Robert Fiford is the Managing Director of djca Chartered Certified Accountants
I had been with DJCA for six years when, a few years back, I did a management buyout after the director indicated his desire to retire. I managed to keep full retention of our clients, while the former director is still a friend, which is the most important part. A lot of what made it successful was the trust between us.
The team has now increased from half a dozen to about 30, and our turnover has tripled. We deal with some high-growth clients, and the scope of engagement can move in line with that type of growth, so we’ve grown with our clients.
I wanted to build a commercial business rather than a traditional accountancy practice structure, which would be heavily reliant on me. So I’ve built up business units – for instance, we have a payroll bureau, which operates in sync with the rest of the practice but can also stand alone. Our main specialisms are hospitality and high-growth tech start-ups. If we are approached by a company in another sector, I refer them to someone within my network.
Client service is an absolute priority. As you scale up, you want to make sure that standards are maintained and values upheld. You don’t want a practice where, for example, the accounts team doesn’t speak to payroll, as that impacts client service.
I’m part of a Mastermind group with a number of other peer professionals – there’s a good group of us in that network and we sound board whatever is on our agenda every couple of weeks such as legislation (like the R&D changes that are happening), or commercial factors such as pricing. Having that structured group setting has been very helpful over the past few years.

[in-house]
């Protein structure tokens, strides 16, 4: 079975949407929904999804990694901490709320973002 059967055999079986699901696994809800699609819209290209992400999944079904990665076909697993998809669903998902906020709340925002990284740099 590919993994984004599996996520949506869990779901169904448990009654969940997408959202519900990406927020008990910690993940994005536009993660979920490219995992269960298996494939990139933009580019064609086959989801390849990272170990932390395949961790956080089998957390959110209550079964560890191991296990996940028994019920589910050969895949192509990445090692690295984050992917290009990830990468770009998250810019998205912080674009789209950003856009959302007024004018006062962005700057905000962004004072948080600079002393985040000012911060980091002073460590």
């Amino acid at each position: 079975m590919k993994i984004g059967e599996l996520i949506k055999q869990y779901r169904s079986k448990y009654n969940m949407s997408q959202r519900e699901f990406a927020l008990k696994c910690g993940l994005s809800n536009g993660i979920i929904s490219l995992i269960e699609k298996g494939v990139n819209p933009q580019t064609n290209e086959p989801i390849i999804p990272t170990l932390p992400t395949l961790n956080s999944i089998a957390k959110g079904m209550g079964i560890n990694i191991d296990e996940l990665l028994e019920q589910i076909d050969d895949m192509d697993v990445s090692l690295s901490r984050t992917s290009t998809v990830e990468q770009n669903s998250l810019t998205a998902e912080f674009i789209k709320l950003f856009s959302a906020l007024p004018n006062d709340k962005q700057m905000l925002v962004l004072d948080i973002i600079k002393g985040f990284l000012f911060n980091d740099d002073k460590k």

I think the pandemic was a harsh lesson to a lot of SMEs about understanding their numbers and really knowing their balance sheet. So I think the accountants role now is using technology to facilitate accurate information, but then articulate the information better to clients and allow them to be able to understand their business, to make better management decisions.
We have an office in the Philippines with seven or eight people working predominantly in our compliance and management accounts team. They’re trained through the graduate programme we set up there and are CPA-qualified. It enables our UK accountants to be more client-facing. We’ll jump on a call with the Philippines colleagues whenever necessary – they are very much part of our team.
We look after a lot of clients that are involved in the green and renewable area, so sustainability is very much on our radar. We are getting our carbon emissions measured at the moment - having a hybrid team makes it a little more complicated to work out the calculations for the emissions for the different scopes. Some of our clients will want to see that we are making positive steps so all practices should be looking into sustainability.
I recently completed the Marathon des Sables. I saw the Olympian James Cracknell run this 250km ultramarathon across the Sahara nearly 15 years ago and finally decided to scratch the itch. It’s been a big life commitment over the past 18 months – I lived in Dubai for four weeks before the race to adjust to the heat. It was 50 degrees at some points during the day. It was an amazing sense of satisfaction at the end. I was the first GB athlete across the line and placed 18 out of 1,200 participants while raising over £10,000 for charity.
My next milestone race is the 100-mile Grindstone Mountain race in Virginia, US. Next summer I’m aiming for the Ultra Trail du Mont Blanc.
I do enjoy my work but running and raising money for charity is my major passion. I want a practice that also enables me to fulfil my dreams outside of work. I’ve tried to make sure that’s the case for our team as well.